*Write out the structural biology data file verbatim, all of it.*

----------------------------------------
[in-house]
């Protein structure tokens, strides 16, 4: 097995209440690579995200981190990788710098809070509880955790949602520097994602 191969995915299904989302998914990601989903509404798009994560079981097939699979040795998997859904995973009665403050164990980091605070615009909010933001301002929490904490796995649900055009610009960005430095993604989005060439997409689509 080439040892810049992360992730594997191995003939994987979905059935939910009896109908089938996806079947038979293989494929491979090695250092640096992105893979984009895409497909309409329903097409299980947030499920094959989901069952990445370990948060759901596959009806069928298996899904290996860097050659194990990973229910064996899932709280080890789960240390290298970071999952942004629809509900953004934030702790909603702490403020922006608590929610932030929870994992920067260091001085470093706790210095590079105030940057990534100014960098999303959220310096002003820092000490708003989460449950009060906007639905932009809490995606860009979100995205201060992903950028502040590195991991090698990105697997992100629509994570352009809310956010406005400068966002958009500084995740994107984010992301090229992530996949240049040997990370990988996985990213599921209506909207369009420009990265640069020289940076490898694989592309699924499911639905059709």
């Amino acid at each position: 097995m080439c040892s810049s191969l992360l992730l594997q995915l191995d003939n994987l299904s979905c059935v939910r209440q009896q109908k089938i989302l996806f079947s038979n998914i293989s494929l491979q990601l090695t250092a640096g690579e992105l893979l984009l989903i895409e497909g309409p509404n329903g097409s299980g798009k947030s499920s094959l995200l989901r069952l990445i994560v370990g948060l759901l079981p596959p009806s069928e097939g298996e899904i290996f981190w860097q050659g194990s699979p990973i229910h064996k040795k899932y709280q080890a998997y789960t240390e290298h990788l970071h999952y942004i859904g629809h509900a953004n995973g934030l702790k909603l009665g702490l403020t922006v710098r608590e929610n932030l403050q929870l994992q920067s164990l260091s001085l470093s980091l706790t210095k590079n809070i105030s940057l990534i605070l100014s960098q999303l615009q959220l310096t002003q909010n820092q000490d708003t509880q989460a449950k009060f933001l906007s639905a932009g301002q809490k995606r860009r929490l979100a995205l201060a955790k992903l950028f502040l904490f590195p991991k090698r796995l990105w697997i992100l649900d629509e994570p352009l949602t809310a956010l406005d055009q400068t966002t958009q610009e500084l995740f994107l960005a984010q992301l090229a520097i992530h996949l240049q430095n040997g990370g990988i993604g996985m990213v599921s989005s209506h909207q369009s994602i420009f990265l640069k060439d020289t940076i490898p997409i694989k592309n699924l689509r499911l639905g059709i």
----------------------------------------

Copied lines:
[in-house]
């Protein structure tokens, strides 16, 4: 097995209440690579995200981190990788710098809070509880955790949602520097994602 191969995915299904989302998914990601989903509404798009994560079981097939699979040795998997859904995973009665403050164990980091605070615009909010933001301002929490904490796995649900055009610009960005430095993604989005060439997409689509 080439040892810049992360992730594997191995003939994987979905059935939910009896109908089938996806079947038979293989494929491979090695250092640096992105893979984009895409497909309409329903097409299980947030499920094959989901069952990445370990948060759901596959009806069928298996899904290996860097050659194990990973229910064996899932709280080890789960240390290298970071999952942004629809509900953004934030702790909603702490403020922006608590929610932030929870994992920067260091001085470093706790210095590079105030940057990534100014960098999303959220310096002003820092000490708003989460449950009060906007639905932009809490995606860009979100995205201060992903950028502040590195991991090698990105697997992100629509994570352009809310956010406005400068966002958009500084995740994107984010992301090229992530996949240049040997990370990988996985990213599921209506909207369009420009990265640069020289940076490898694989592309699924499911639905059709």
């Amino acid at each position: 097995m080439c040892s810049s191969l992360l992730l594997q995915l191995d003939n994987l299904s979905c059935v939910r209440q009896q109908k089938i989302l996806f079947s038979n998914i293989s494929l491979q990601l090695t250092a640096g690579e992105l893979l984009l989903i895409e497909g309409p509404n329903g097409s299980g798009k947030s499920s094959l995200l989901r069952l990445i994560v370990g948060l759901l079981p596959p009806s069928e097939g298996e899904i290996f981190w860097q050659g194990s699979p990973i229910h064996k040795k899932y709280q080890a998997y789960t240390e290298h990788l970071h999952y942004i859904g629809h509900a953004n995973g934030l702790k909603l009665g702490l403020t922006v710098r608590e929610n932030l403050q929870l994992q920067s164990l260091s001085l470093s980091l706790t210095k590079n809070i105030s940057l990534i605070l100014s960098q999303l615009q959220l310096t002003q909010n820092q000490d708003t509880q989460a449950k009060f933001l906007s639905a932009g301002q809490k995606r860009r929490l979100a995205l201060a955790k992903l950028f502040l904490f590195p991991k090698r796995l990105w697997i992100l649900d629509e994570p352009l949602t809310a956010l406005d055009q400068t966002t958009q610009e500084l995740f994107l960005a984010q992301l090229a520097i992530h996949l240049q430095n040997g990370g990988i993604g996985m990213v599921s989005s209506h909207q369009s994602i420009f990265l640069k060439d020289t940076i490898p997409i694989k592309n699924l689509r499911l639905g059709i």